The home values of California remain high. The year 2020 was big for ADUs and other affordable housing types in Los Angeles California. Even several crucial laws were passed at that time to remove obstacles to the ADU development process. Thanks to these ADUs’ regulations, homeowners across Los Angeles, started investing in ADUs for age-in-place housing, or as income from short-term and long-term rentals. And, it has become easy to add ADU properties to existing ones.

So, Yes! Like most home improvement projects, you can see a big rise in your home’s resale value after building an ADU. An ADU may be appraised differently if it is viewed as a rental property or as a second home. In general, an ADU can add $200,000 – $500,000 to the value of your property in California, which is an incredible return on your investment.

It’s necessary to maintain two spots for the existing residence when converting an existing garage into an ADU, which could be side-by-side or in tandem. If the accessory dwelling unit is attached to the existing house or garage, then it must be at least 10′ away. As well, a new unit must be at least 4′ from each side and rear property line. But, garage conversion into a living space doesn’t need to meet these setback requirements.

Overall, an ADU is likely to give you a great return on investment. According to Porch Survey, In America’s biggest cities, a home with an ADU is priced 35% higher on average than a home without one.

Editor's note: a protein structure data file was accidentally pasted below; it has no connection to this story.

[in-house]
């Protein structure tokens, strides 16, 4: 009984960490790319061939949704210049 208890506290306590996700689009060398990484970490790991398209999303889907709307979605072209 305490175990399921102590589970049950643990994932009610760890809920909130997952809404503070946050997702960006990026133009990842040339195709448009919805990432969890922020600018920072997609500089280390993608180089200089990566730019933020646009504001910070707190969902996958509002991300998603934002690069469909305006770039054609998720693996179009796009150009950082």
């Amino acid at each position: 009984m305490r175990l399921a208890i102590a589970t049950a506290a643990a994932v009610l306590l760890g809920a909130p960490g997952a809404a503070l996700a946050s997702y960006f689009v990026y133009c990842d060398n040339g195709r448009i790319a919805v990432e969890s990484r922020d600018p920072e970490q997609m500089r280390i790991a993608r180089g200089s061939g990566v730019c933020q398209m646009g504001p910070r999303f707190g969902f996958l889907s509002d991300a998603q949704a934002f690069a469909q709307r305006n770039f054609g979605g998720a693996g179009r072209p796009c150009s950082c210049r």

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Things To Know Before Investing in ADUs

Are you planning to build an ADU? Here are the following things you need to consider for investing in building an ADU in Los Angeles.

Determine Local Zoning Codes

Each area or zone has its own specific rules and regulations for building an ADU, which are typically governed by the local government. That’s why it’s necessary to discover your city or state’s ADU building rules for understanding the process before moving to further steps in projects.

Have Design Plans Before Buying

Before investing, make sure you have design plans in mind, including confirming designs meet city codes. Moving too quickly could lead to wasting money or hefty fees in some areas due to the strict size of ADU and set-back policies. When it comes to building ADUs, the last thing you want is to find you’re halfway done with a product that doesn’t meet regulations.

Make a strategy before you start construction rather than assuming everything will work out on its own. Ensure that you understand the regulations related to ADUs and their rules. In addition, determine the ADU construction cost for getting an idea and planning out other expenses.

Aware of California ADU Laws (2023)

As we have discussed above, there are multiple ADU building regulations, which are sometimes burdensome for local homeowners to understand. To handle the current housing crisis and encourage the building of new units to meet the demand, the State of California recently has come up with some laws that help remove some of the local obstacles and streamline the process. Below are a few 2023 updated key laws to be aware of as a potential investor of an ADU.